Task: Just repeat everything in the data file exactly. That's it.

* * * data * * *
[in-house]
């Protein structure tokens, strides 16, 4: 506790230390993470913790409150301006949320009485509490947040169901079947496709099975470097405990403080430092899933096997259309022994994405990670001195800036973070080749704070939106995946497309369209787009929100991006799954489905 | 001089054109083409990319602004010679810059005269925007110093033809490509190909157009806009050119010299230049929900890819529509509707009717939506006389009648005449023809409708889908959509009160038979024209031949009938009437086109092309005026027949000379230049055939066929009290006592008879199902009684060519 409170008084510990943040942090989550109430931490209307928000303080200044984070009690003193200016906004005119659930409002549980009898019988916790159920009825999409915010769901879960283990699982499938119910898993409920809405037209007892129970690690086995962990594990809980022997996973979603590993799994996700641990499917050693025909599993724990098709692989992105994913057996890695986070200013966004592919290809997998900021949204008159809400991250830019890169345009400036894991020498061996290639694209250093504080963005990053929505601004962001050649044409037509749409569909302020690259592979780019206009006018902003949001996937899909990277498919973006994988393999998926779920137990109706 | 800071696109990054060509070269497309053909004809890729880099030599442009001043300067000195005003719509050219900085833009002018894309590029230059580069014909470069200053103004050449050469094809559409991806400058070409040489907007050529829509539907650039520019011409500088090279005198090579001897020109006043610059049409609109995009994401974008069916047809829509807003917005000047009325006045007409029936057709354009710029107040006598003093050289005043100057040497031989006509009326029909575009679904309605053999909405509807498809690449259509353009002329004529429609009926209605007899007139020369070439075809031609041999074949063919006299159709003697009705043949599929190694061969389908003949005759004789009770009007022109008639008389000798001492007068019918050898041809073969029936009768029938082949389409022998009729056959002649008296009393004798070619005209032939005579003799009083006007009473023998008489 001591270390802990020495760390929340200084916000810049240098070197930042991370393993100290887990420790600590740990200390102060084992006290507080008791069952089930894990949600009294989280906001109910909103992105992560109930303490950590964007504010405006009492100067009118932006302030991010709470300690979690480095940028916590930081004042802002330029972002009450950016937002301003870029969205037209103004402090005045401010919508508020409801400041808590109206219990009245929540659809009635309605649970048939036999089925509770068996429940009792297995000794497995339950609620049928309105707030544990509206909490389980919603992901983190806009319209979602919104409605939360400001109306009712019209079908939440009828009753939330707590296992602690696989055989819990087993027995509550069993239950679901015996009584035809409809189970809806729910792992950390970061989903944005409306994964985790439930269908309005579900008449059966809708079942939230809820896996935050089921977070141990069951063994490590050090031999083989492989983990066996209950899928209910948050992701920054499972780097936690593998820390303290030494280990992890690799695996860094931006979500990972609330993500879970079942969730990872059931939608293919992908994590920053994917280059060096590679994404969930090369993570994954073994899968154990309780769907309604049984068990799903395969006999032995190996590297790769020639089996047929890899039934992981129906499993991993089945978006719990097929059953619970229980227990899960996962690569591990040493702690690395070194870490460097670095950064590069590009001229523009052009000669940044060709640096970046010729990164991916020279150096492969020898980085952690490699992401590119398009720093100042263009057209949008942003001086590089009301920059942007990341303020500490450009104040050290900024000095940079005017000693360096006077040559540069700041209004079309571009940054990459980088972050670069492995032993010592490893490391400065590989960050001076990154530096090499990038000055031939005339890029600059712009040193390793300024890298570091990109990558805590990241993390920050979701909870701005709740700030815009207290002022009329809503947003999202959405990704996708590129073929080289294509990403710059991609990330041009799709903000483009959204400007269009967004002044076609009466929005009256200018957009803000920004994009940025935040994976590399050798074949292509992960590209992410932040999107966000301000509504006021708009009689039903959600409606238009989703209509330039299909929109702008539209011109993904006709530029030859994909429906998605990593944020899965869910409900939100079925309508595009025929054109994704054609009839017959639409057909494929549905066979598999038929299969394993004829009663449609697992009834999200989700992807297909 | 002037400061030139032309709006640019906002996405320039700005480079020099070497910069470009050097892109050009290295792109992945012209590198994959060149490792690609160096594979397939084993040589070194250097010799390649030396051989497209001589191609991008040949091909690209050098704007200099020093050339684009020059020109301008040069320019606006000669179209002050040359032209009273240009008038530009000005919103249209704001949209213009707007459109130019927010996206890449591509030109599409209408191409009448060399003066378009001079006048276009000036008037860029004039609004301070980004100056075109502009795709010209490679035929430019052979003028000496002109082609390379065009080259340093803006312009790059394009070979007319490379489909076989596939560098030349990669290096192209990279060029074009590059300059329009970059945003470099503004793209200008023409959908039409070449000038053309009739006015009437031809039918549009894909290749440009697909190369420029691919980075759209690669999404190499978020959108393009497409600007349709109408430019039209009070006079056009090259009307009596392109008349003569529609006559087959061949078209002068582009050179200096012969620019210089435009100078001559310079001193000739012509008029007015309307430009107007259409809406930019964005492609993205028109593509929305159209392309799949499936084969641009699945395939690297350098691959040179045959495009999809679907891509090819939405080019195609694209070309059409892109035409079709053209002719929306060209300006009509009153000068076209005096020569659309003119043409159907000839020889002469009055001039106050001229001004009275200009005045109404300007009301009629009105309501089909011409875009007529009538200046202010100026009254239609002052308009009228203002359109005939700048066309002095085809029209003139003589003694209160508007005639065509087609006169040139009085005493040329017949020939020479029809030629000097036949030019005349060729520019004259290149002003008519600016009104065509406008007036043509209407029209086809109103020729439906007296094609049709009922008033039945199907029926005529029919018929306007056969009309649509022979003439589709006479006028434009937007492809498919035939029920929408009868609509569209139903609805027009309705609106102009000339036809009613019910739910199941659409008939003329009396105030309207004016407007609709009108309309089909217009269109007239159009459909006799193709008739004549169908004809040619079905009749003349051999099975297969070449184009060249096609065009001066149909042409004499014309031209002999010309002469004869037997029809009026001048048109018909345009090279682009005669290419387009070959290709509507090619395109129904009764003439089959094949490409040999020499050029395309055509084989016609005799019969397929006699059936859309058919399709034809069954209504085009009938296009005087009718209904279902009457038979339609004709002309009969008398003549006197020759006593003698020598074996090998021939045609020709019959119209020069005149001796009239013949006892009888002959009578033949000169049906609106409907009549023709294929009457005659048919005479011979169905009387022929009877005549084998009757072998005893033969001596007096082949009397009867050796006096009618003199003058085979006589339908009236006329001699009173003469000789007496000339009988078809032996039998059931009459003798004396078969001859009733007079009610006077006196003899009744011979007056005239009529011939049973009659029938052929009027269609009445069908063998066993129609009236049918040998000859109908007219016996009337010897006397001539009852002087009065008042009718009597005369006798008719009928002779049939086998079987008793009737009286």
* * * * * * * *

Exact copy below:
[in-house]
């Protein structure tokens, strides 16, 4: 506790230390993470913790409150301006949320009485509490947040169901079947496709099975470097405990403080430092899933096997259309022994994405990670001195800036973070080749704070939106995946497309369209787009929100991006799954489905 | 001089054109083409990319602004010679810059005269925007110093033809490509190909157009806009050119010299230049929900890819529509509707009717939506006389009648005449023809409708889908959509009160038979024209031949009938009437086109092309005026027949000379230049055939066929009290006592008879199902009684060519 409170008084510990943040942090989550109430931490209307928000303080200044984070009690003193200016906004005119659930409002549980009898019988916790159920009825999409915010769901879960283990699982499938119910898993409920809405037209007892129970690690086995962990594990809980022997996973979603590993799994996700641990499917050693025909599993724990098709692989992105994913057996890695986070200013966004592919290809997998900021949204008159809400991250830019890169345009400036894991020498061996290639694209250093504080963005990053929505601004962001050649044409037509749409569909302020690259592979780019206009006018902003949001996937899909990277498919973006994988393999998926779920137990109706 | 800071696109990054060509070269497309053909004809890729880099030599442009001043300067000195005003719509050219900085833009002018894309590029230059580069014909470069200053103004050449050469094809559409991806400058070409040489907007050529829509539907650039520019011409500088090279005198090579001897020109006043610059049409609109995009994401974008069916047809829509807003917005000047009325006045007409029936057709354009710029107040006598003093050289005043100057040497031989006509009326029909575009679904309605053999909405509807498809690449259509353009002329004529429609009926209605007899007139020369070439075809031609041999074949063919006299159709003697009705043949599929190694061969389908003949005759004789009770009007022109008639008389000798001492007068019918050898041809073969029936009768029938082949389409022998009729056959002649008296009393004798070619005209032939005579003799009083006007009473023998008489 001591270390802990020495760390929340200084916000810049240098070197930042991370393993100290887990420790600590740990200390102060084992006290507080008791069952089930894990949600009294989280906001109910909103992105992560109930303490950590964007504010405006009492100067009118932006302030991010709470300690979690480095940028916590930081004042802002330029972002009450950016937002301003870029969205037209103004402090005045401010919508508020409801400041808590109206219990009245929540659809009635309605649970048939036999089925509770068996429940009792297995000794497995339950609620049928309105707030544990509206909490389980919603992901983190806009319209979602919104409605939360400001109306009712019209079908939440009828009753939330707590296992602690696989055989819990087993027995509550069993239950679901015996009584035809409809189970809806729910792992950390970061989903944005409306994964985790439930269908309005579900008449059966809708079942939230809820896996935050089921977070141990069951063994490590050090031999083989492989983990066996209950899928209910948050992701920054499972780097936690593998820390303290030494280990992890690799695996860094931006979500990972609330993500879970079942969730990872059931939608293919992908994590920053994917280059060096590679994404969930090369993570994954073994899968154990309780769907309604049984068990799903395969006999032995190996590297790769020639089996047929890899039934992981129906499993991993089945978006719990097929059953619970229980227990899960996962690569591990040493702690690395070194870490460097670095950064590069590009001229523009052009000669940044060709640096970046010729990164991916020279150096492969020898980085952690490699992401590119398009720093100042263009057209949008942003001086590089009301920059942007990341303020500490450009104040050290900024000095940079005017000693360096006077040559540069700041209004079309571009940054990459980088972050670069492995032993010592490893490391400065590989960050001076990154530096090499990038000055031939005339890029600059712009040193390793300024890298570091990109990558805590990241993390920050979701909870701005709740700030815009207290002022009329809503947003999202959405990704996708590129073929080289294509990403710059991609990330041009799709903000483009959204400007269009967004002044076609009466929005009256200018957009803000920004994009940025935040994976590399050798074949292509992960590209992410932040999107966000301000509504006021708009009689039903959600409606238009989703209509330039299909929109702008539209011109993904006709530029030859994909429906998605990593944020899965869910409900939100079925309508595009025929054109994704054609009839017959639409057909494929549905066979598999038929299969394993004829009663449609697992009834999200989700992807297909 | 002037400061030139032309709006640019906002996405320039700005480079020099070497910069470009050097892109050009290295792109992945012209590198994959060149490792690609160096594979397939084993040589070194250097010799390649030396051989497209001589191609991008040949091909690209050098704007200099020093050339684009020059020109301008040069320019606006000669179209002050040359032209009273240009008038530009000005919103249209704001949209213009707007459109130019927010996206890449591509030109599409209408191409009448060399003066378009001079006048276009000036008037860029004039609004301070980004100056075109502009795709010209490679035929430019052979003028000496002109082609390379065009080259340093803006312009790059394009070979007319490379489909076989596939560098030349990669290096192209990279060029074009590059300059329009970059945003470099503004793209200008023409959908039409070449000038053309009739006015009437031809039918549009894909290749440009697909190369420029691919980075759209690669999404190499978020959108393009497409600007349709109408430019039209009070006079056009090259009307009596392109008349003569529609006559087959061949078209002068582009050179200096012969620019210089435009100078001559310079001193000739012509008029007015309307430009107007259409809406930019964005492609993205028109593509929305159209392309799949499936084969641009699945395939690297350098691959040179045959495009999809679907891509090819939405080019195609694209070309059409892109035409079709053209002719929306060209300006009509009153000068076209005096020569659309003119043409159907000839020889002469009055001039106050001229001004009275200009005045109404300007009301009629009105309501089909011409875009007529009538200046202010100026009254239609002052308009009228203002359109005939700048066309002095085809029209003139003589003694209160508007005639065509087609006169040139009085005493040329017949020939020479029809030629000097036949030019005349060729520019004259290149002003008519600016009104065509406008007036043509209407029209086809109103020729439906007296094609049709009922008033039945199907029926005529029919018929306007056969009309649509022979003439589709006479006028434009937007492809498919035939029920929408009868609509569209139903609805027009309705609106102009000339036809009613019910739910199941659409008939003329009396105030309207004016407007609709009108309309089909217009269109007239159009459909006799193709008739004549169908004809040619079905009749003349051999099975297969070449184009060249096609065009001066149909042409004499014309031209002999010309002469004869037997029809009026001048048109018909345009090279682009005669290419387009070959290709509507090619395109129904009764003439089959094949490409040999020499050029395309055509084989016609005799019969397929006699059936859309058919399709034809069954209504085009009938296009005087009718209904279902009457038979339609004709002309009969008398003549006197020759006593003698020598074996090998021939045609020709019959119209020069005149001796009239013949006892009888002959009578033949000169049906609106409907009549023709294929009457005659048919005479011979169905009387022929009877005549084998009757072998005893033969001596007096082949009397009867050796006096009618003199003058085979006589339908009236006329001699009173003469000789007496000339009988078809032996039998059931009459003798004396078969001859009733007079009610006077006196003899009744011979007056005239009529011939049973009659029938052929009027269609009445069908063998066993129609009236049918040998000859109908007219016996009337010897006397001539009852002087009065008042009718009597005369006798008719009928002779049939086998079987008793009737009286």